Discovery of SN 2005gj-like supernova CSS120327:110520-015205

A.J. Drake (Caltech), D. Garcia-Alvarez (IAC/GTC), S.G. Djorgovski, A.A. Mahabal, M.J. Graham, R. Williams (Caltech); J. Prieto (Princeton); M. Catelan (PUC Chile); E. Christensen (Gemini Obs); S.M. Larson (LPL/UA) plus the GTC and VSOP teams.

On March 27.2UT CRTS discovered transient event CSS120327:110520-015205 (hereafter CSS120327) in data taken by the Catalina Sky Survey (CSS) Schmidt telescope. Upon inspection of SDSS DR8 data a faint host galaxy was found with magnitudes u=20.7, g=19.7, r=19.3, i=19.1 and z= 18.9. The rising lightcurve of the event showed that the event began around 2012 Jan. 23 UT. Based on the available evidence the transient was classified as a likely supernova and posted to CRTS transient webpages and SkyAlert on March 27.7UT.

Follow-up observations were taken with the Palomar 1.5m telescope in g,r,i and z on March 29.13UT and showed that the event had colours g-r=0.53, r-i=0.26 and i-z=0.04. For nearby supernovae such colours are most consistent with a core collapse events (see Poznaski et al. 2002 figure 8 and 9). Additional CSS observations of the object were taken on Apr. 15UT The combined CSS data, Figure 1, appear to show some evidence for variability near peak brightness, although additional analysis is required to constrain variability of the host galaxy.
Figure 1. The flux lightcurve of event CSS120327. Here a combined template image has been subtracted from individual images to determine the flux of the source. Left: CSS data for the location of the transient over the past 1700 days. Right: photometry for the event.

Spectroscopic observations were taken with the Gran Telescopio CANARIAS (GTC) on April 17th with OSIRIS using the R1000B grism (range 370-785 nm). The spectrum shows features of type-Ia/Ic SNe along with broad and narrow Balmer features associated with type-IIn.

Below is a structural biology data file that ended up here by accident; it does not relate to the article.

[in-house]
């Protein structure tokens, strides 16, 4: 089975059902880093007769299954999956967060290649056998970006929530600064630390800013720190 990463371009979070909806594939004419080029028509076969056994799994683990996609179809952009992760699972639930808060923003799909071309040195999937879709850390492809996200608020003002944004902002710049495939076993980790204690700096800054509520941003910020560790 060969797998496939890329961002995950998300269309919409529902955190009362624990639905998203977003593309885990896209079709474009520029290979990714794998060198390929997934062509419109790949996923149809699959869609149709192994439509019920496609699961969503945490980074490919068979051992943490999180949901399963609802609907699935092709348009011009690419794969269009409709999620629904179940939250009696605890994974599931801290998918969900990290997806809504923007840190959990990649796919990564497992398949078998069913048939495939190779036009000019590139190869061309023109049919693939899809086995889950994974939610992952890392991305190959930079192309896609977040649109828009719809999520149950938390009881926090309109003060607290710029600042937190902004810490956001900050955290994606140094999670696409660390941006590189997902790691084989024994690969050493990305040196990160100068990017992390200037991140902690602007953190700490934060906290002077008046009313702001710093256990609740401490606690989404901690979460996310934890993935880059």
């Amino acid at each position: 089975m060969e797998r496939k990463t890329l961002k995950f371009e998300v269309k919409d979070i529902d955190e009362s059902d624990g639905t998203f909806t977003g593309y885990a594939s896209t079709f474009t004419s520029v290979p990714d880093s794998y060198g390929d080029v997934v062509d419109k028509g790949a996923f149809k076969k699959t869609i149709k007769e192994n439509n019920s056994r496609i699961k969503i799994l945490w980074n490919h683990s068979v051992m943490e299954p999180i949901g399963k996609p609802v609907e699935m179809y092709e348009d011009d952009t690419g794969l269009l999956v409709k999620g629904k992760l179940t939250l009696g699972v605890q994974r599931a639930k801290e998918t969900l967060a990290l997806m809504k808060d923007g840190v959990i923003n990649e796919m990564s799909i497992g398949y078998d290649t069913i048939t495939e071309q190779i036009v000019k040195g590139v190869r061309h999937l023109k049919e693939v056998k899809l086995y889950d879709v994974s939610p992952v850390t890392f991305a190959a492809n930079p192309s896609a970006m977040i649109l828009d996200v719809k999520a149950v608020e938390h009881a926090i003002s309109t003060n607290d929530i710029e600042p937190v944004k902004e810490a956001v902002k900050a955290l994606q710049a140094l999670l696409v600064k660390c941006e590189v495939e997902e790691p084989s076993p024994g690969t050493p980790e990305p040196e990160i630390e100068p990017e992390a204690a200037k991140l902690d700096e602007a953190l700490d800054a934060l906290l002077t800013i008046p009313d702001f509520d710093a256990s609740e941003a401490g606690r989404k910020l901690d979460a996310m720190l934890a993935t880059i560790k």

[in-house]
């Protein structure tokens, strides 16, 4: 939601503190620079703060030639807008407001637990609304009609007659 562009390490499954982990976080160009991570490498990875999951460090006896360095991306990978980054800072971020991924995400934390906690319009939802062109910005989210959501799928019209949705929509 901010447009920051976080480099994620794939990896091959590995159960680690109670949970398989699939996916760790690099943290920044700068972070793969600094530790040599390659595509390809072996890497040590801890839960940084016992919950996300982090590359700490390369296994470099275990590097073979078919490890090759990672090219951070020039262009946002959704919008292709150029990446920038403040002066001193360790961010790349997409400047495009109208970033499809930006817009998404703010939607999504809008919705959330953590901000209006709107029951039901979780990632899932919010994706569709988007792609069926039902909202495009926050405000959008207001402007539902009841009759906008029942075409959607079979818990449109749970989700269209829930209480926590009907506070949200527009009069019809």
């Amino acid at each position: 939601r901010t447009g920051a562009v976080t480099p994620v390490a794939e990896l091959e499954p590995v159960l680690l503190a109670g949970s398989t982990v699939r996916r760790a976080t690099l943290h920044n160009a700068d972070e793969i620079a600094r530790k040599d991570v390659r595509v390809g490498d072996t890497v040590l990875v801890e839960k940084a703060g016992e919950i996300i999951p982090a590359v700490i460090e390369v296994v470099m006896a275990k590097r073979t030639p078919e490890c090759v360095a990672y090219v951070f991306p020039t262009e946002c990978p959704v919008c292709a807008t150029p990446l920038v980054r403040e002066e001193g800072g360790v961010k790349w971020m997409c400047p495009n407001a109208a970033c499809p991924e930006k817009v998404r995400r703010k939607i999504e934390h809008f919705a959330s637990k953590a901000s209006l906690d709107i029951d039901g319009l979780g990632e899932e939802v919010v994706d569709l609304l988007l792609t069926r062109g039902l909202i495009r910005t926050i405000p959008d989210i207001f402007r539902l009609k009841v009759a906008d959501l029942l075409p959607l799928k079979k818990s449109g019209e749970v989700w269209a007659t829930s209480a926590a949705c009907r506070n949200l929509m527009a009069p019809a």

Based on narrow lines in the spectrum the supernova is at redshift z=0.09. After correcting for foreground reddening of Av=0.17, based on Schlegel et al. (1998, ApJ, 500, 525) exinction maps, the peak observed luminosity of the event is Mv~-20.5. This is significantly brighter the normal type-Ia events and consistent with supernovae such as SN 2005gj. The spectrum is consistent with events that were previously noted as type-Ia's interacting with the CSM. For example SN 2002ic and SN 2005gj as well as hypernova candidate SN 1997cy (Germany et al. 2000). In Figure 2, we show the spectrum along with that of SN 2005gj from Aldering et al. (2006). The difference between the two spectra appear to be due to the presence of [OII], [OIII] and [S II] emission from the host galaxy. The observed peak luminosity is also very similar to that of SN 2005gj (Aldering et al. 2006) and SN 1997cy (Germany et al. 2000).

Figure 2., Spectroscopic comparison of CSS120327 with known CSM-interacting type-Ia supernova SN 2005gj.

The variability near peak may be a sign of the interaction between supernova shock and a clumpy CSM. However, more detailed analysis is required to determine whether the variability may be caused by underlying variability, such as caused by an AGN in the host galaxy.


Based on the spectroscopic features and photometric lightcurve of CSS120327 it is a supernova like SN 2002ic, SN 2005gj and SN 1997cy. Further analysis and follow-up is required to investigate the evolution of the source and the variability of its host.